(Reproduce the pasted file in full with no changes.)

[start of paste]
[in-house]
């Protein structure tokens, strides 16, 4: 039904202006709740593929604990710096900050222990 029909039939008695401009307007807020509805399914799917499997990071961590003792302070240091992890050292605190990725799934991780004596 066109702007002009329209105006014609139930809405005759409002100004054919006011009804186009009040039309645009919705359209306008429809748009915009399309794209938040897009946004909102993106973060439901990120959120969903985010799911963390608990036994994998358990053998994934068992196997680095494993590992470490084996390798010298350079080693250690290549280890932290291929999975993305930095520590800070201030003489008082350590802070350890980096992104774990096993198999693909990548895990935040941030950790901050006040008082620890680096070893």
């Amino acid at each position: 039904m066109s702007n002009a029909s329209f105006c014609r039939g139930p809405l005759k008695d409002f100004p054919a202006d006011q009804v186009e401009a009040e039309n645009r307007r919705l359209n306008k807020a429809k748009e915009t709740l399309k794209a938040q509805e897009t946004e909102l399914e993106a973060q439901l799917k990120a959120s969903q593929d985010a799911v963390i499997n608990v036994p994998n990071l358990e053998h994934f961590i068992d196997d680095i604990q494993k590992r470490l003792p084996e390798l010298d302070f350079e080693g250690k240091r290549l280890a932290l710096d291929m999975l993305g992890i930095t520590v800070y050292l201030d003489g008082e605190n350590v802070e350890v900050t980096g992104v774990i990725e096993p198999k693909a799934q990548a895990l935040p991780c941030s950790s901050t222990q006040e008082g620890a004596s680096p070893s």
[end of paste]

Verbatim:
[in-house]
């Protein structure tokens, strides 16, 4: 039904202006709740593929604990710096900050222990 029909039939008695401009307007807020509805399914799917499997990071961590003792302070240091992890050292605190990725799934991780004596 066109702007002009329209105006014609139930809405005759409002100004054919006011009804186009009040039309645009919705359209306008429809748009915009399309794209938040897009946004909102993106973060439901990120959120969903985010799911963390608990036994994998358990053998994934068992196997680095494993590992470490084996390798010298350079080693250690290549280890932290291929999975993305930095520590800070201030003489008082350590802070350890980096992104774990096993198999693909990548895990935040941030950790901050006040008082620890680096070893």
């Amino acid at each position: 039904m066109s702007n002009a029909s329209f105006c014609r039939g139930p809405l005759k008695d409002f100004p054919a202006d006011q009804v186009e401009a009040e039309n645009r307007r919705l359209n306008k807020a429809k748009e915009t709740l399309k794209a938040q509805e897009t946004e909102l399914e993106a973060q439901l799917k990120a959120s969903q593929d985010a799911v963390i499997n608990v036994p994998n990071l358990e053998h994934f961590i068992d196997d680095i604990q494993k590992r470490l003792p084996e390798l010298d302070f350079e080693g250690k240091r290549l280890a932290l710096d291929m999975l993305g992890i930095t520590v800070y050292l201030d003489g008082e605190n350590v802070e350890v900050t980096g992104v774990i990725e096993p198999k693909a799934q990548a895990l935040p991780c941030s950790s901050t222990q006040e008082g620890a004596s680096p070893s």